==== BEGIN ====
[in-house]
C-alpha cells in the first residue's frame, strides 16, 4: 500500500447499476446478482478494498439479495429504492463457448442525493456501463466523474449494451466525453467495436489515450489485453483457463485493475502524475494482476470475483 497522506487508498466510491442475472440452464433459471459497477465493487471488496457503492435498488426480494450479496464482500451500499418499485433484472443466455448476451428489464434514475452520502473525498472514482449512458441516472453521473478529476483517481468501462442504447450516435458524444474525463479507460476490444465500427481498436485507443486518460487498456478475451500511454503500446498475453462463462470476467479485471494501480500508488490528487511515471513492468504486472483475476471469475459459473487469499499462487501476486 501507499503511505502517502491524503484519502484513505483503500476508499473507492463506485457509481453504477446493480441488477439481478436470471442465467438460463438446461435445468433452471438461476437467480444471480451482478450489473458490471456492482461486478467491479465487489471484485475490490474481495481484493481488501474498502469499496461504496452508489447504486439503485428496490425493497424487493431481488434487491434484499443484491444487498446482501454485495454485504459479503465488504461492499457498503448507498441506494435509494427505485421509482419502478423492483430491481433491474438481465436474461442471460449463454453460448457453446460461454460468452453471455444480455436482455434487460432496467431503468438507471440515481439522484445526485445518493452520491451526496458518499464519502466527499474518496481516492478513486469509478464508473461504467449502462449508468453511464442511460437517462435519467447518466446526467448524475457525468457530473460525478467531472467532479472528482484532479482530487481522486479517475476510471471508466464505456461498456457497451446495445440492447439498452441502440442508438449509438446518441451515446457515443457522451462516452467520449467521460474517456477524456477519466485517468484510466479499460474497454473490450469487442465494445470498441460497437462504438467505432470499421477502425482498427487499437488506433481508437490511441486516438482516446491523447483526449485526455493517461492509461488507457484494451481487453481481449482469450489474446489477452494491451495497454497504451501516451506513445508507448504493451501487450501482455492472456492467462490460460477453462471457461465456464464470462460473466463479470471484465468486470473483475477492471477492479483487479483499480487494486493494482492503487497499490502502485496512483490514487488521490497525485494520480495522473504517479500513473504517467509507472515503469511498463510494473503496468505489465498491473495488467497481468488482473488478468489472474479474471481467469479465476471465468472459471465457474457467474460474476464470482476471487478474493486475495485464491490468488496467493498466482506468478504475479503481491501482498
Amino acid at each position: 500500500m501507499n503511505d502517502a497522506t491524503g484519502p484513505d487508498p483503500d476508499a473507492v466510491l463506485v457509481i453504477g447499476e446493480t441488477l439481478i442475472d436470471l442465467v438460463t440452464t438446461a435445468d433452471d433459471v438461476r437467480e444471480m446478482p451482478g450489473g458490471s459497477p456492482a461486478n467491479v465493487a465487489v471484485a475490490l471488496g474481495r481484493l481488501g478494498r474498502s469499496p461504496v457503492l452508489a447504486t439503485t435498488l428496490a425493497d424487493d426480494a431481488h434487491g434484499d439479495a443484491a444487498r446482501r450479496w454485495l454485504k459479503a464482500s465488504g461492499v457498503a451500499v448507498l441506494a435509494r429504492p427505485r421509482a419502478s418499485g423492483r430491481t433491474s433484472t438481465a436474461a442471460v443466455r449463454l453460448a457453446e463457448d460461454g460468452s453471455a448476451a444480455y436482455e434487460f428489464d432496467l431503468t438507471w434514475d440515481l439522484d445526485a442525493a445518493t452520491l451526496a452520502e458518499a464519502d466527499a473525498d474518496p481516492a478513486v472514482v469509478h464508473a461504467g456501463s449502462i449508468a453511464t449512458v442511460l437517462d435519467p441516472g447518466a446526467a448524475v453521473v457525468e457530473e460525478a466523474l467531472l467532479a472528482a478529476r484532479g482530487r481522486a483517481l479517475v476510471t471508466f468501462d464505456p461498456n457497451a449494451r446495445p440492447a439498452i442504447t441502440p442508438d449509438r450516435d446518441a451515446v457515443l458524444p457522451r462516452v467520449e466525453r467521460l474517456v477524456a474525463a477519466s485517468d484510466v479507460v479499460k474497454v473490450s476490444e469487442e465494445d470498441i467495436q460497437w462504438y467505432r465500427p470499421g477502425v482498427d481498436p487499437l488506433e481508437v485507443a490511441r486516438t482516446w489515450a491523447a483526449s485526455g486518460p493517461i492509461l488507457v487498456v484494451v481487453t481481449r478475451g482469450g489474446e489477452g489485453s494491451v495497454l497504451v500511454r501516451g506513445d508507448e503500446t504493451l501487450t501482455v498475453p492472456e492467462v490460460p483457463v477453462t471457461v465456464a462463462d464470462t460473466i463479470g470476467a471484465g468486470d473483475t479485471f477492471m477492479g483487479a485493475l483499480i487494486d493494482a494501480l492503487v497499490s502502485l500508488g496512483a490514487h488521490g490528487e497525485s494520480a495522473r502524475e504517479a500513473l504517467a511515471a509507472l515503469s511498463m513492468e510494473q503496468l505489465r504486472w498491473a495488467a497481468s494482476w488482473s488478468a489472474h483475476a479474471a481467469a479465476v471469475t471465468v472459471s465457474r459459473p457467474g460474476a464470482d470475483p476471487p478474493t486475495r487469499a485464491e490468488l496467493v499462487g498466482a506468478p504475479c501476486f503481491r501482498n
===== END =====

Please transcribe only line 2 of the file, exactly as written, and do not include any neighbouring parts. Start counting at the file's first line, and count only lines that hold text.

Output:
C-alpha cells in the first residue's frame, strides 16, 4: 500500500447499476446478482478494498439479495429504492463457448442525493456501463466523474449494451466525453467495436489515450489485453483457463485493475502524475494482476470475483 497522506487508498466510491442475472440452464433459471459497477465493487471488496457503492435498488426480494450479496464482500451500499418499485433484472443466455448476451428489464434514475452520502473525498472514482449512458441516472453521473478529476483517481468501462442504447450516435458524444474525463479507460476490444465500427481498436485507443486518460487498456478475451500511454503500446498475453462463462470476467479485471494501480500508488490528487511515471513492468504486472483475476471469475459459473487469499499462487501476486 501507499503511505502517502491524503484519502484513505483503500476508499473507492463506485457509481453504477446493480441488477439481478436470471442465467438460463438446461435445468433452471438461476437467480444471480451482478450489473458490471456492482461486478467491479465487489471484485475490490474481495481484493481488501474498502469499496461504496452508489447504486439503485428496490425493497424487493431481488434487491434484499443484491444487498446482501454485495454485504459479503465488504461492499457498503448507498441506494435509494427505485421509482419502478423492483430491481433491474438481465436474461442471460449463454453460448457453446460461454460468452453471455444480455436482455434487460432496467431503468438507471440515481439522484445526485445518493452520491451526496458518499464519502466527499474518496481516492478513486469509478464508473461504467449502462449508468453511464442511460437517462435519467447518466446526467448524475457525468457530473460525478467531472467532479472528482484532479482530487481522486479517475476510471471508466464505456461498456457497451446495445440492447439498452441502440442508438449509438446518441451515446457515443457522451462516452467520449467521460474517456477524456477519466485517468484510466479499460474497454473490450469487442465494445470498441460497437462504438467505432470499421477502425482498427487499437488506433481508437490511441486516438482516446491523447483526449485526455493517461492509461488507457484494451481487453481481449482469450489474446489477452494491451495497454497504451501516451506513445508507448504493451501487450501482455492472456492467462490460460477453462471457461465456464464470462460473466463479470471484465468486470473483475477492471477492479483487479483499480487494486493494482492503487497499490502502485496512483490514487488521490497525485494520480495522473504517479500513473504517467509507472515503469511498463510494473503496468505489465498491473495488467497481468488482473488478468489472474479474471481467469479465476471465468472459471465457474457467474460474476464470482476471487478474493486475495485464491490468488496467493498466482506468478504475479503481491501482498